Duke Energy opened 2022 with a strong first quarter performance, but company officials indicated during a Monday morning earnings call that electric sales growth could slow in the latter half of the year.
Growth in demand for electricity brought adjusted earnings for Duke Energy’s electric utilities to $896 million for the first quarter of 2022, compared to $820 million in the first quarter of 2021. However, Duke Energy Chief Financial Officer Steve Young said this rate of growth is not expected to continue.
Duke Energy’s solar projects remain on track to meet a revised 2022 schedule, according to CEO Lynn Good. However, she said the fate of projects slated for 2023 and beyond remains uncertain pending the Department of Commerce’s investigation into solar tariff circumvention.
Duke Energy leaders remain optimistic that the company will to complete solar projects planned for 2022 on time after taking action earlier this year to combat rising costs and solar panel shortages triggered by the Department of Commerce antidumping investigation into panel imports from Southeast Asia.
The company recalibrated its project schedule earlier this year in response to growing supply chain constraints, shifting some 400-500 MW of solar projects from 2022 to 2023. Good told investors on Monday’s call that the company is still on track to meet this revised 2022 schedule, and is closely monitoring developments at the Department of Commerce to determine what may happen to projects scheduled for 2023 and beyond.
“As we look at 2023 there is some uncertainty this investigation has made with respect to price,” Good said. “We are planning on a range of outcomes. We have the potential to do better if clarity occurs soon enough so we can keep projects on track.”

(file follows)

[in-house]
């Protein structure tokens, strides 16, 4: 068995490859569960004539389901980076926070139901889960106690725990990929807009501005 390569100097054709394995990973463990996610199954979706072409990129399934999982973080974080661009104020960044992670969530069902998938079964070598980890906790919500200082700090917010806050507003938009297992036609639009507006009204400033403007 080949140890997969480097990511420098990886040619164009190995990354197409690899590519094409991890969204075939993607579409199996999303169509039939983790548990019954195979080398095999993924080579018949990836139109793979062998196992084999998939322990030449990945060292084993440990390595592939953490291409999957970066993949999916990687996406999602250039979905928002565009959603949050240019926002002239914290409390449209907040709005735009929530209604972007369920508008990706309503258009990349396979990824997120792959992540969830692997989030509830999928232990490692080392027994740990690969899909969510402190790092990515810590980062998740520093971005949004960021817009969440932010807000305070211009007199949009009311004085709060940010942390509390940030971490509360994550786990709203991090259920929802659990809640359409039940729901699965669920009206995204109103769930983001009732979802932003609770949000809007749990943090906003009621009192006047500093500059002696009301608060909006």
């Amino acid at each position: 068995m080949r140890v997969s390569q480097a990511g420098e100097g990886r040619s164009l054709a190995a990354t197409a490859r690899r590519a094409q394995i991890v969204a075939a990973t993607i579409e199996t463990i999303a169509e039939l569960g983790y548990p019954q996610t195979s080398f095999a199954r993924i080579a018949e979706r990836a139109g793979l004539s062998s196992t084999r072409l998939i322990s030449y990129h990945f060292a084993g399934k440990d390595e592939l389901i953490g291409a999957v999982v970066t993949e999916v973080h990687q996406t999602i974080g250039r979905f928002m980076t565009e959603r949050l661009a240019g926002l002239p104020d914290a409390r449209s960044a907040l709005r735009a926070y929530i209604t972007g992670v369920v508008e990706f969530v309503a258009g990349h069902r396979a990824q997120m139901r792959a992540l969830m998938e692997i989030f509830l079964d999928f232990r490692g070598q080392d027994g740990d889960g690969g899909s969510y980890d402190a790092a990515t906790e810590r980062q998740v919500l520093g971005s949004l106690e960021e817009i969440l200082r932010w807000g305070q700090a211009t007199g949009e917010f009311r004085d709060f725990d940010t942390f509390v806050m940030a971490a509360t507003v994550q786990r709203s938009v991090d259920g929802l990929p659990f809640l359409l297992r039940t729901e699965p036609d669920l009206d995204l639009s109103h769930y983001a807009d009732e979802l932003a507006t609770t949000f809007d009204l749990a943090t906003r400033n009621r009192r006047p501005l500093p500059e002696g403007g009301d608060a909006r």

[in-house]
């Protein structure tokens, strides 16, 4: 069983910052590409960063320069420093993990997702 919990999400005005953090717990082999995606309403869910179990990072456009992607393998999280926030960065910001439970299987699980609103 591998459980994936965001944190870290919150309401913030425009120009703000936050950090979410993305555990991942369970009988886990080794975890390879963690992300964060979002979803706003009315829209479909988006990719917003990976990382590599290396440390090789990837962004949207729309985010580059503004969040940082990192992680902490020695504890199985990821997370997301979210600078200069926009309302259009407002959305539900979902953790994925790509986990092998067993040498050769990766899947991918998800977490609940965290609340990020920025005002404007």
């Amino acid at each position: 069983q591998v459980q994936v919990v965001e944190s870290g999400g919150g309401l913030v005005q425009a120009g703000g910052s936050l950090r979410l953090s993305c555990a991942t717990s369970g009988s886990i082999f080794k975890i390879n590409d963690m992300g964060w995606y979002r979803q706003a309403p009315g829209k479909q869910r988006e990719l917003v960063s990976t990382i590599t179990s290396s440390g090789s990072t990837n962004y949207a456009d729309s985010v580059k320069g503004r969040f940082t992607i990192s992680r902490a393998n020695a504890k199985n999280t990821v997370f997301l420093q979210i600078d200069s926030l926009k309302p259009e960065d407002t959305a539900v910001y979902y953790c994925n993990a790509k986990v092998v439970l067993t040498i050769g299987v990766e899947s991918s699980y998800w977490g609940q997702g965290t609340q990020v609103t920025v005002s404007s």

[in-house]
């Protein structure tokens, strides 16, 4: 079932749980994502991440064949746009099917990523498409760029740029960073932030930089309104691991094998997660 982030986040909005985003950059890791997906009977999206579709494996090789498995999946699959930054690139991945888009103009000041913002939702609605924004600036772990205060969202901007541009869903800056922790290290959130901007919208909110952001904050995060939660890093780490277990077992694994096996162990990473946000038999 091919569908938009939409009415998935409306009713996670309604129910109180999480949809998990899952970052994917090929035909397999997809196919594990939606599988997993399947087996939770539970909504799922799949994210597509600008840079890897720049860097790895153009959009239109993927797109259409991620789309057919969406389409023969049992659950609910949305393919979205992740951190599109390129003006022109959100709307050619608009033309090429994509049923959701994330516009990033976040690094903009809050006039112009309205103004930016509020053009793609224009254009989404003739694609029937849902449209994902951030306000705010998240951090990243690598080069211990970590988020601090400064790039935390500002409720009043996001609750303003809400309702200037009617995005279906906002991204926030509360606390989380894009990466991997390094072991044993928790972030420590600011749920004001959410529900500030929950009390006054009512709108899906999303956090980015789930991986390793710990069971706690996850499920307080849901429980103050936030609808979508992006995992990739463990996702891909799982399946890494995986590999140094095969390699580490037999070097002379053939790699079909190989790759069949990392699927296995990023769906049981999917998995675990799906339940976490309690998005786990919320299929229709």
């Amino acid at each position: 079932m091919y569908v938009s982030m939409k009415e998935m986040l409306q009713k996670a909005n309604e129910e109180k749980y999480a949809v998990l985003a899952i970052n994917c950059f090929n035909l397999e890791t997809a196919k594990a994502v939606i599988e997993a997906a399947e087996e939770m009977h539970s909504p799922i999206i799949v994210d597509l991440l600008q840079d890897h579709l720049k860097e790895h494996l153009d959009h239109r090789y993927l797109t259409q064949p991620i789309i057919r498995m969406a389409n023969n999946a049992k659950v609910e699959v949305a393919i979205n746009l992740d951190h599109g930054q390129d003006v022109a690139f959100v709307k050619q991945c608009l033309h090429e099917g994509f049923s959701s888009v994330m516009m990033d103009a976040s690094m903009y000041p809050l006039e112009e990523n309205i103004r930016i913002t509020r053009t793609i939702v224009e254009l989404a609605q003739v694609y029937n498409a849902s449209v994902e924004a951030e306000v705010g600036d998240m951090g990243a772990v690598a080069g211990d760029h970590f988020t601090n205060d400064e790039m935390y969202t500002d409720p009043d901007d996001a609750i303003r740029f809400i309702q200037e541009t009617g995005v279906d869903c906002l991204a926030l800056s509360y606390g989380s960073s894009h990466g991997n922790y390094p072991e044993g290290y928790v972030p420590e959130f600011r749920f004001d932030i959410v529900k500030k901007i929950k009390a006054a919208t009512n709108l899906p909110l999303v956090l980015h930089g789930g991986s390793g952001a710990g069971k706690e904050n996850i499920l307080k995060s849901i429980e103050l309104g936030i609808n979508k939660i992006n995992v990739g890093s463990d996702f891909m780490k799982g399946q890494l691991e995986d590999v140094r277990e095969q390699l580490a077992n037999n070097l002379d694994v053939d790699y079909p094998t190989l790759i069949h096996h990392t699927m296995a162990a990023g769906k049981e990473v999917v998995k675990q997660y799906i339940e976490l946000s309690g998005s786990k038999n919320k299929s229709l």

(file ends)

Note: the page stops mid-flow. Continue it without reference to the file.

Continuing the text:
Good said she doesn’t anticipate projects for their regulated utilities will be impacted by the investigation, but said about half their commercial solar projects could see changes depending on the price and availability of solar panels going forward.
Good emphasized the fact that commercial solar projects play a relatively minor role in the company’s overall business. Regardless of the investigation’s outcome, she said, she anticipates supply chains will begin to stabilize once more by 2024, in time for a significant ramp-up of renewables construction the company has planned for the second half of this decade.
Overall Duke Energy started the year off strong, thanks to increased electrical demand in its service area, Young said, although some of this growth was offset by increased expenditures associated with several severe winter storms. Multiple states in which the company operates, including Florida and the Carolinas, have experienced sizable in-migration and increased industrial growth due to a favorable business climate and the success of economic development efforts, Young said.
However, Young noted that the difference between slower demand associated with the beginning of the pandemic compared to current rates of electricity use made the company’s first-quarter growth appear larger than it actually is. Over the rest of the year, he said, Duke anticipates growth will slow to an annual rate of 1.5%.